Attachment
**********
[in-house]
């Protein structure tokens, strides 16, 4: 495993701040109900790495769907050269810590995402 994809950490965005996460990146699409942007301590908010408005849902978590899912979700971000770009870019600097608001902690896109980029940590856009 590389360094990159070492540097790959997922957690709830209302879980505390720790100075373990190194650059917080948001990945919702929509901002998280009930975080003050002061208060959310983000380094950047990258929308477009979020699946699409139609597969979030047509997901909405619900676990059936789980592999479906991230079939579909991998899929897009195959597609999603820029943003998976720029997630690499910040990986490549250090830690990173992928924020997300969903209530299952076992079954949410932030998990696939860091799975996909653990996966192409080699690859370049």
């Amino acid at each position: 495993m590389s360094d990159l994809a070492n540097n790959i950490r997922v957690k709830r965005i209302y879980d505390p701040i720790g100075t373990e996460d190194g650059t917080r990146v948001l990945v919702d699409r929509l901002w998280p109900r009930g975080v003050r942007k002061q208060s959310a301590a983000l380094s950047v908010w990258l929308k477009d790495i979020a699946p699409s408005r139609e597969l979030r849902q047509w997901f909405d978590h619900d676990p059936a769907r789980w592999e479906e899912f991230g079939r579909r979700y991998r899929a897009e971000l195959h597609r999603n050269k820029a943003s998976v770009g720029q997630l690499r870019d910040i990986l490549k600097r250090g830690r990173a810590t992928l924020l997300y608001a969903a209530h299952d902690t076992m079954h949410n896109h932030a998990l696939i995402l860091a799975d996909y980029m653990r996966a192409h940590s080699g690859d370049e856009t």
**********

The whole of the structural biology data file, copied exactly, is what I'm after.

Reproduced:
[in-house]
């Protein structure tokens, strides 16, 4: 495993701040109900790495769907050269810590995402 994809950490965005996460990146699409942007301590908010408005849902978590899912979700971000770009870019600097608001902690896109980029940590856009 590389360094990159070492540097790959997922957690709830209302879980505390720790100075373990190194650059917080948001990945919702929509901002998280009930975080003050002061208060959310983000380094950047990258929308477009979020699946699409139609597969979030047509997901909405619900676990059936789980592999479906991230079939579909991998899929897009195959597609999603820029943003998976720029997630690499910040990986490549250090830690990173992928924020997300969903209530299952076992079954949410932030998990696939860091799975996909653990996966192409080699690859370049």
């Amino acid at each position: 495993m590389s360094d990159l994809a070492n540097n790959i950490r997922v957690k709830r965005i209302y879980d505390p701040i720790g100075t373990e996460d190194g650059t917080r990146v948001l990945v919702d699409r929509l901002w998280p109900r009930g975080v003050r942007k002061q208060s959310a301590a983000l380094s950047v908010w990258l929308k477009d790495i979020a699946p699409s408005r139609e597969l979030r849902q047509w997901f909405d978590h619900d676990p059936a769907r789980w592999e479906e899912f991230g079939r579909r979700y991998r899929a897009e971000l195959h597609r999603n050269k820029a943003s998976v770009g720029q997630l690499r870019d910040i990986l490549k600097r250090g830690r990173a810590t992928l924020l997300y608001a969903a209530h299952d902690t076992m079954h949410n896109h932030a998990l696939i995402l860091a799975d996909y980029m653990r996966a192409h940590s080699g690859d370049e856009t």